Fatal rider accidents could be prevented thanks to a new Australian stirrup device, which saves the risk of being trapped in a fall
In the wake of publicity surrounding the recent death of stable lass Rebecca Davies who was killed when her horse bolted and dragged her, a former jockey believes he has come up with a device to prevent riders being trapped in similar falls.
Rebecca, 18, died after when the horse she was riding which was trained by James Given, bolted on the gallops. Her foot got caught in the stirrup as she fell. Rebecca died of multiple injuries after she was dragged for a quarter of a mile.
Australian horseman Adrian Mordante, believes that his new Toestoppers design might have saved her life.
Toestoppers has been four years in development and the company behind what is claimed to be a revolutionary design, hasjust had its first orders from the UK. The firm distributing the device is beginning a major awareness campaign this week.
Adrian says: “Having been involved in two serious accidents myself, I was watching the racing on TV and thinkingwhat could be made to prevent jockeys getting dragged. I made the first prototype out of a mouse mat four years ago. Riders have been trialling the product for three years and none of them have been dragged while using it.”
A European race-style Toe Stopper is now being used in racing with says Adrian, a fantastic response.The Toe Stoppers is a moulded rubber cup that fits inside the stirrup iron and is fastened by industrial strength Velcro straps. The cups come in different sizes to fit individual stirrups and to ensure that riders have the correct width. Once on board, the Toestopper supports the rider’s feet in the correct riding position on the ball of the foot.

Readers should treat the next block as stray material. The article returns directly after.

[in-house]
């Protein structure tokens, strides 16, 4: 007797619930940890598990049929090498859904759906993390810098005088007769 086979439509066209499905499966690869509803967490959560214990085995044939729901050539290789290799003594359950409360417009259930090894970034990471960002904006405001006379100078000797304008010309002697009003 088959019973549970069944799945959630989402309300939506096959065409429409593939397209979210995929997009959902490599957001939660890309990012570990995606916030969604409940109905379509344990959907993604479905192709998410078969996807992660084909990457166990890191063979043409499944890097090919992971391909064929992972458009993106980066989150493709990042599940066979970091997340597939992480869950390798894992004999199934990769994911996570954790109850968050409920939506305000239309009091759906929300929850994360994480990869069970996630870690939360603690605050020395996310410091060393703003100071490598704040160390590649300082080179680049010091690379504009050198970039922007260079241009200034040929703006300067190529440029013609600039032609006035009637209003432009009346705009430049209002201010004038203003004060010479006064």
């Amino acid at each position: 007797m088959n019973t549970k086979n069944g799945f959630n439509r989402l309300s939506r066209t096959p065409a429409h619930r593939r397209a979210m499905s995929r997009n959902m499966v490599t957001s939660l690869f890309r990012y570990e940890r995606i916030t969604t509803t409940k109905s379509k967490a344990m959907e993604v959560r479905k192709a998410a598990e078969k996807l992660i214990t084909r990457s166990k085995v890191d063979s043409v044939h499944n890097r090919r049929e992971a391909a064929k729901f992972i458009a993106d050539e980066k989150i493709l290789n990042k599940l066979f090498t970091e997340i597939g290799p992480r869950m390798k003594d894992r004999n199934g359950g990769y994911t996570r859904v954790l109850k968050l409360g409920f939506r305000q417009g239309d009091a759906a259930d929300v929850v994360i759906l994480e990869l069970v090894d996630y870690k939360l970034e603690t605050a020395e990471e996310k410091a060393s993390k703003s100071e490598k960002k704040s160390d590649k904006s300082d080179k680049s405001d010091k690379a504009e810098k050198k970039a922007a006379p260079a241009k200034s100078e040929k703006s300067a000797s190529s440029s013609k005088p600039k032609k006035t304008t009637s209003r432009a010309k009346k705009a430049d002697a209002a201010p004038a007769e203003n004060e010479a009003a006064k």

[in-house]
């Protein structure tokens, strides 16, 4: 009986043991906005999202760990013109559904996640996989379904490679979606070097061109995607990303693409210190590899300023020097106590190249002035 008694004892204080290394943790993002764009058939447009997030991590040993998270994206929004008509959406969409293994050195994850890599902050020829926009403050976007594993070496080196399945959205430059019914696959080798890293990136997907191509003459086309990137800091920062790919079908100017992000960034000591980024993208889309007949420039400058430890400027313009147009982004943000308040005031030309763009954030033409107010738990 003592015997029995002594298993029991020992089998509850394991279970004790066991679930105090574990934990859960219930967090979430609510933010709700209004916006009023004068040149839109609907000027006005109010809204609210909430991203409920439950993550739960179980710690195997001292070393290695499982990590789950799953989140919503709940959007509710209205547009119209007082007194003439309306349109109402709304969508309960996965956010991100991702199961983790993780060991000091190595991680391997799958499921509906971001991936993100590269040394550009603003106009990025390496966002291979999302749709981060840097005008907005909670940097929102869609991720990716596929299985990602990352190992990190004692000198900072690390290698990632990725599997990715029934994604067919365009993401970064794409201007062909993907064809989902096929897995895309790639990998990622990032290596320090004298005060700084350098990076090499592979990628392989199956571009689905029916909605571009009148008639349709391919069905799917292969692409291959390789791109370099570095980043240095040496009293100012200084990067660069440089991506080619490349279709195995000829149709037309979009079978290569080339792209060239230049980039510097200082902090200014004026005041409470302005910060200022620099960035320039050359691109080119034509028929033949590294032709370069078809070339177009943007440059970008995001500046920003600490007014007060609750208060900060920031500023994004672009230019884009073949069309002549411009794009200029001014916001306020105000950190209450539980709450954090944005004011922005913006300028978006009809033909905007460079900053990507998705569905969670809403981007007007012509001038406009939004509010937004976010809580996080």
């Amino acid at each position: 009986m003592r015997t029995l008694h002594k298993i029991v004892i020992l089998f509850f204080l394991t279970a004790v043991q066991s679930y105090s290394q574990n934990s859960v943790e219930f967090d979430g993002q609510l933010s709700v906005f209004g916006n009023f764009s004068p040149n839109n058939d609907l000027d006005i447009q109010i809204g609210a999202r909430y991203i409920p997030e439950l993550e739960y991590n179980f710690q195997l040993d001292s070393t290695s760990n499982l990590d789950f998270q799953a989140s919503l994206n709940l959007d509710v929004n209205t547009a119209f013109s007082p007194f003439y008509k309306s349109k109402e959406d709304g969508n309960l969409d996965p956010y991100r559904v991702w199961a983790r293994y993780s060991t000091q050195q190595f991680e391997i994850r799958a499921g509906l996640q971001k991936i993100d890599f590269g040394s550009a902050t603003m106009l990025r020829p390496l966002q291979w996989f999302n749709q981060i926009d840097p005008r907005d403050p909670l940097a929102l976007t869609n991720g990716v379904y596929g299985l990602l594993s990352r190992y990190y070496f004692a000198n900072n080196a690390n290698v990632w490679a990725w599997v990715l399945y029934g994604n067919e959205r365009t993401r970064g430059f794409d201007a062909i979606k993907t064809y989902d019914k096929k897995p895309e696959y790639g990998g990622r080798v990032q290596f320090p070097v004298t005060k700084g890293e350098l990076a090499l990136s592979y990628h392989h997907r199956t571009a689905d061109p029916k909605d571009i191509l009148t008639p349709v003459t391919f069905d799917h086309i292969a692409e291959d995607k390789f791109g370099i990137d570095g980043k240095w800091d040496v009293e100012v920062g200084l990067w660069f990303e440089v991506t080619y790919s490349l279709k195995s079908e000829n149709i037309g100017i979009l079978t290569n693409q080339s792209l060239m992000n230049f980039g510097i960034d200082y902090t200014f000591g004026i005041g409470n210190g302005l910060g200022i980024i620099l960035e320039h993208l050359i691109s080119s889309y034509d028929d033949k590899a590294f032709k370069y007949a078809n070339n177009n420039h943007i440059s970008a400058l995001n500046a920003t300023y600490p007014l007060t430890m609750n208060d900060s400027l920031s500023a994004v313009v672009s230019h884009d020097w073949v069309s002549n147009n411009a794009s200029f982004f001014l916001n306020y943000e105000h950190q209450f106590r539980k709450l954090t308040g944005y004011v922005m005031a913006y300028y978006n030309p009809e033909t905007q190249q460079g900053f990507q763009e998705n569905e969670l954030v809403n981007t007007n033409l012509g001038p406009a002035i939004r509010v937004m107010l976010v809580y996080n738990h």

Adrian says: “The pocket stops therider’s foot going all the way into the stirrup iron in the event of a horse shying, jumping or making a sudden movement. This will prevent the rider’s foot from being caught, thus preventing dragging incidents.”
For novice riders in particular, the device is claimed to maintain the position making it easier to keep heels down and toes turned up. Several Riding for the Disabled groups have been supplied with Toestoppers for trial.
Shortage of statistics
While there are no specific statistics relating to dragging injuries or deaths caused by the foot getting caught, the British Horse Society’s head of safety, Sheila Hardy says: “Riding is a high risk sport, however, accidents involving being dragged by a horse when the foot is stuck in the stirrup are mercifully rare.”
She adds: “There are sensible precautions that any rider can take including wearing the correct footwear and ensuring that the stirrup is the correct size for that footwear.”
David Shipway who has taken on the contract as UK distributor for the device says: “We took Toestoppers on because we could see its phenomenal potential as a safety device and a teaching aid. From a commercial point of view, it is the sort of product that can be used by anyone riding a horse.”
David is hoping to pilot a design specially made for the racing industry over the next few weeks.
His wife Ginny, a leisure riderwho plans to compete her part-bred Arab at endurance, has tested Toestoppers. She says: “The first time I used them, I didn’t know if I liked the feel but the second time, I didn’t even notice I was using them. A friend who is a novice rider said she felt the Toestoppers helped her riding position and meant she would not tip forward if the horse shied.”
Following publicity locally in the south-west, the Shipways have already been inundated with requests.David adds: “Not everyone is going to like them, but we have had excellent feedback so far. One woman who wanted a pair for her eight year old said she was just so thrilled that something like this was available that might stop these terrible accidents happening.”
To find our more about Toestoppers contact (tel/fax: 01647 440273) or email email@example.com
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